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Amherst Town Hall Celebrates 130 Years

Amherst historians gathered on the steps of the Amherst Town Hall – at the ‘Sandstone Center of the World’ – to commemorate the building’s 130 year “birthday.”  Below is a brief history of the structure and the significance of our event.

Amherst Historians gather at the Amherst Town Hall to celebrate 130 years of history. Photo courtesy Tim Branscum.

Amherst Historians gather at the Amherst Town Hall to celebrate 130 years of history. Photo courtesy Tim Branscum.

Amherst Historians Mark 130 Year Anniversary of Town Hall
June 25, 2014
Col. Matthew W. Nahorn, Director, New Indian Ridge Museum; Curator Committee & Board of Director, Amherst Historical Society

We as Amherst historians, stand on the steps of the Amherst Town Hall to mark its 130th year anniversary of construction.


The Amherst Town Hall, built of native Amherst sandstone and situated squarely in the center of the Sandstone Center of the World, is a bold reminder of our town’s sandstone heritage, which transcends history.


The Town Hall, built in 1884, replaced a wooden structure that actually still stands today. Early Amherst settler, Josiah Harris, donated land for the present building.


Judge Josiah Harris, who could be termed the founder of the downtown Amherst area, permanently settled here in 1818. The first Lorain County sheriff, a mayor of Cleveland, and a politician who served at the Statehouse as a representative, Harris was a philanthropist, who donated land for the early Amherst schools and the Town Hall.


Known as the town ‘commons’ area, when Harris donated the land for the Town Hall, it was an empty lot that had only been cleared of trees. It remained this way, empty, for many years, because of a deed restriction that Harris had placed on the property.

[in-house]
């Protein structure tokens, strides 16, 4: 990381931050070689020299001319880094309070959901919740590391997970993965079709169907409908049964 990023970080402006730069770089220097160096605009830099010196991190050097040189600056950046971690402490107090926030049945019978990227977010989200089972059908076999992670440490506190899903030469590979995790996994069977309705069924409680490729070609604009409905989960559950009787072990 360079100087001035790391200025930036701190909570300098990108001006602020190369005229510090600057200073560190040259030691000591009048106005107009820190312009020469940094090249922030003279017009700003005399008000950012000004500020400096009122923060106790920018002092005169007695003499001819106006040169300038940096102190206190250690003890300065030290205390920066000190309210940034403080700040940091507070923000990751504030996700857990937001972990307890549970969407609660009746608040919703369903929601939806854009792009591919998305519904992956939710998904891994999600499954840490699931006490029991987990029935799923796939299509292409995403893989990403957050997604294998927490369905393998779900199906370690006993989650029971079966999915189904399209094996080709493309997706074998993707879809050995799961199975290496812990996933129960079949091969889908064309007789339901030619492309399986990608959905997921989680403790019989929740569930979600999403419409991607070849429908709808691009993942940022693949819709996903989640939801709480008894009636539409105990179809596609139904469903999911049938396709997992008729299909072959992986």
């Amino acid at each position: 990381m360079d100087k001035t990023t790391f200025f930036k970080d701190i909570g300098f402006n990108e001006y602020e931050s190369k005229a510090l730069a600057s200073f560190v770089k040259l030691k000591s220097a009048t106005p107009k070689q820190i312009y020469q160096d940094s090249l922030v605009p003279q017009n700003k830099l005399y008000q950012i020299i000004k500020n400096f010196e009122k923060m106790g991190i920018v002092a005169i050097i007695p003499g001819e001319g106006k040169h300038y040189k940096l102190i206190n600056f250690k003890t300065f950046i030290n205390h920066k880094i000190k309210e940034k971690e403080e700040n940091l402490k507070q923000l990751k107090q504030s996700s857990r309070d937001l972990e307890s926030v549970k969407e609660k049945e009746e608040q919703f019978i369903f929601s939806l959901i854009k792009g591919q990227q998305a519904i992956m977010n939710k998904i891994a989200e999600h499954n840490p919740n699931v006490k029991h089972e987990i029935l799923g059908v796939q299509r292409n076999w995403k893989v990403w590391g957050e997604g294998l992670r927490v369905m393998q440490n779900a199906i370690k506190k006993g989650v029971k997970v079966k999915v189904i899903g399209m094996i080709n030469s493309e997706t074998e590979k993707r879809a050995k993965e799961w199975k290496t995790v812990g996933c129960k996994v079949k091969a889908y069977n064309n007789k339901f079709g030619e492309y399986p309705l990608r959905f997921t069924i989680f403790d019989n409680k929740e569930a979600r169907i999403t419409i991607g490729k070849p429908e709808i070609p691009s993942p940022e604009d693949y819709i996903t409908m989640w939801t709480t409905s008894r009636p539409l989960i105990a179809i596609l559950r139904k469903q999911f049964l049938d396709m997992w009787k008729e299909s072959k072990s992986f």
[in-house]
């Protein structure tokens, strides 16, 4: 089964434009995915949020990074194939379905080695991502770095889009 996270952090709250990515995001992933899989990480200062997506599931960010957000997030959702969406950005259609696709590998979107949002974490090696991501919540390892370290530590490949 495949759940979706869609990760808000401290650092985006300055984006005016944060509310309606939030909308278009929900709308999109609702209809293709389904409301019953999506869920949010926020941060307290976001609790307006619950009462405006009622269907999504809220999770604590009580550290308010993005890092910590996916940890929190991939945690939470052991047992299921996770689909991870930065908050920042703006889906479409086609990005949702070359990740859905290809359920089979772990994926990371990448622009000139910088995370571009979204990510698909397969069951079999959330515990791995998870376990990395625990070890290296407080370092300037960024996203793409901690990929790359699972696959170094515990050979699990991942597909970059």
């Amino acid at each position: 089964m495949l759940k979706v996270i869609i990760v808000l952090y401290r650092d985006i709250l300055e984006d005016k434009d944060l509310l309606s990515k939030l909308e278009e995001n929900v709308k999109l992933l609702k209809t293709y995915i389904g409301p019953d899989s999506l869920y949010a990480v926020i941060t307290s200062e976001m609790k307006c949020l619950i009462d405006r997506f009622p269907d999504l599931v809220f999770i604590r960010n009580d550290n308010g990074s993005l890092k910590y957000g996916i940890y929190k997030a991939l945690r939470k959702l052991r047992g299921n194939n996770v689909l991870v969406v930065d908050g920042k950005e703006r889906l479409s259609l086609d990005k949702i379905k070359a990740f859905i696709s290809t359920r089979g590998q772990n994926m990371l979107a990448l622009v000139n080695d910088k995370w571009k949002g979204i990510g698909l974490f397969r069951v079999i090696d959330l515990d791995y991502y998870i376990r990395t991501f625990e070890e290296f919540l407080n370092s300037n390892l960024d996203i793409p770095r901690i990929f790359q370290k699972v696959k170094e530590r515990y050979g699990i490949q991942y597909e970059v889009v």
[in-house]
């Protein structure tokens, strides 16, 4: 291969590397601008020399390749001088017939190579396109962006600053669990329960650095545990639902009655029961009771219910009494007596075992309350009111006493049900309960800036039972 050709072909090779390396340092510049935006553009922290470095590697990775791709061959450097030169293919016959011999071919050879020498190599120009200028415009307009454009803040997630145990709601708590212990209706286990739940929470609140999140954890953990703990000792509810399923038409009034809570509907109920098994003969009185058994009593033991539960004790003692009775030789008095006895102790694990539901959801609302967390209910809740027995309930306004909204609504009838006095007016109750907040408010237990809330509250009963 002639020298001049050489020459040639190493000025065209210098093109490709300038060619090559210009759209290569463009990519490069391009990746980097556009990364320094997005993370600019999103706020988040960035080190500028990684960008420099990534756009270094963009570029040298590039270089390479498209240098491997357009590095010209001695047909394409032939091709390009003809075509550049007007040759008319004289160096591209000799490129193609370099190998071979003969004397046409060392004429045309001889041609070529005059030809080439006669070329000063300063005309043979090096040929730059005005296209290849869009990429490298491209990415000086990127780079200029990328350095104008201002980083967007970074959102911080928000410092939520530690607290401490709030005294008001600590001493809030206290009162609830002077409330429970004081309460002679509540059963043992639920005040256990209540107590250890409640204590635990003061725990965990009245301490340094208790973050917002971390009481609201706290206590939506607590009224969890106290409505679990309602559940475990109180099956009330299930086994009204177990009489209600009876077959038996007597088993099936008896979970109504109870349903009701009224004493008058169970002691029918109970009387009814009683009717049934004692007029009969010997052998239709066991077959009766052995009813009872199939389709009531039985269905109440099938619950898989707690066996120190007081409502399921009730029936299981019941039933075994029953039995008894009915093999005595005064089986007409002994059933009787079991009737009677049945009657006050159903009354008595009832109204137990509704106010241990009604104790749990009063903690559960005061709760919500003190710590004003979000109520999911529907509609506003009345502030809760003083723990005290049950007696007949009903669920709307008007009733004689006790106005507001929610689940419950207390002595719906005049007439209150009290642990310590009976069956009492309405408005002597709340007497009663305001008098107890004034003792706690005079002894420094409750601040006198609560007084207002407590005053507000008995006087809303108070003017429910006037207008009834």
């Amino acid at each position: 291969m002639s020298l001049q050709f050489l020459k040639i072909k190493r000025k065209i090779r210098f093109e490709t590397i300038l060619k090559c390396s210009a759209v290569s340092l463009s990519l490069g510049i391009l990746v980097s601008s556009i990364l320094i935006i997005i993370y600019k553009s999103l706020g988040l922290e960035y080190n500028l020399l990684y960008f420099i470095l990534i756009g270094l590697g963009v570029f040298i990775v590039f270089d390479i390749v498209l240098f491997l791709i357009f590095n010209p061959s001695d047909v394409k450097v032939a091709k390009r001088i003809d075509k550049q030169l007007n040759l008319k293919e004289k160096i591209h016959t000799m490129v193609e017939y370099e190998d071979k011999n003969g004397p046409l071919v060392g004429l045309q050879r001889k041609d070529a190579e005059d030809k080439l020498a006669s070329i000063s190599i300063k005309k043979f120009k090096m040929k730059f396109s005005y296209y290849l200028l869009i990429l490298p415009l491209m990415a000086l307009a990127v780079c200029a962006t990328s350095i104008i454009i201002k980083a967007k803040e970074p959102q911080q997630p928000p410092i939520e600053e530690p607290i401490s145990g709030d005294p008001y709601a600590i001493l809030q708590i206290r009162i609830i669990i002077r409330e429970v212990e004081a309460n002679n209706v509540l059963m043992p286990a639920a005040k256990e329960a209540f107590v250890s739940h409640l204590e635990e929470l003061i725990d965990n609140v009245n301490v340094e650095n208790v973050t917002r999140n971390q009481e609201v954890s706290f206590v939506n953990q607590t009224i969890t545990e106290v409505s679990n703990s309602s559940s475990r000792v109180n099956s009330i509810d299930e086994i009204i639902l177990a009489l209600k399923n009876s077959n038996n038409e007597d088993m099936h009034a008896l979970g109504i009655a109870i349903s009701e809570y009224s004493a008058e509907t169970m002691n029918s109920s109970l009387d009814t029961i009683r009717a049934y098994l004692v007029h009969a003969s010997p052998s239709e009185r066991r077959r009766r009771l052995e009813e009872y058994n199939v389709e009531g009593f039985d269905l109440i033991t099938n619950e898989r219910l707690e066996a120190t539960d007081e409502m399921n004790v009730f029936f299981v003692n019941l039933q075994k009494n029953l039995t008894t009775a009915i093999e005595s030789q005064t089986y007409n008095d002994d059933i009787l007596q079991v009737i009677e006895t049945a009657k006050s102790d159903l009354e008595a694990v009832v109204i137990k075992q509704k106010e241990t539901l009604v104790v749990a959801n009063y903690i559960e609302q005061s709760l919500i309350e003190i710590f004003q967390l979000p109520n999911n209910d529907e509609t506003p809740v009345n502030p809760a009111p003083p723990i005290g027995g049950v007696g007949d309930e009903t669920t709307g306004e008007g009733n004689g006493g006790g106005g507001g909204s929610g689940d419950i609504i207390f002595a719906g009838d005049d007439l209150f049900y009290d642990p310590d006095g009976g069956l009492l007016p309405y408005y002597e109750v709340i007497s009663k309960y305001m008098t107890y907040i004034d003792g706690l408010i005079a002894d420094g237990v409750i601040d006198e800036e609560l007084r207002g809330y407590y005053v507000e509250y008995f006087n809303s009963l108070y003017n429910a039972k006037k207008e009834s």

Justice of the Peace Harris had stipulated that the Town Hall, to be constructed on the land he donated, had to be of native Amherst sandstone. This project cost substantially more than an ordinary wooden structure, and thus Amherst voters repeatedly voted down a levy to build such a structure.


By 1884 funds were approved, and the heavy blocks of sandstone were laid into place. From historical archives of newspaper articles, we learn from one article dated, July 3, 1884, that James Nichols of Amherst was awarded the contract to construct the new town hall. “The building is to be 50 x 83 feet. Contract price: $17,070. Ground was broken for the foundation this morning; the time for completing the hall is limited to Dec. 25, 1884.”


This year, 2014, we as Amherst historians are marking the 130th anniversary of this historic building’s construction. Nothing major is planned, other than gathering here at the front steps of the building that represents Amherst’s sandstone heritage, in order to commemorate this anniversary and rightfully recognize Amherst as the “Sandstone Center of the World.”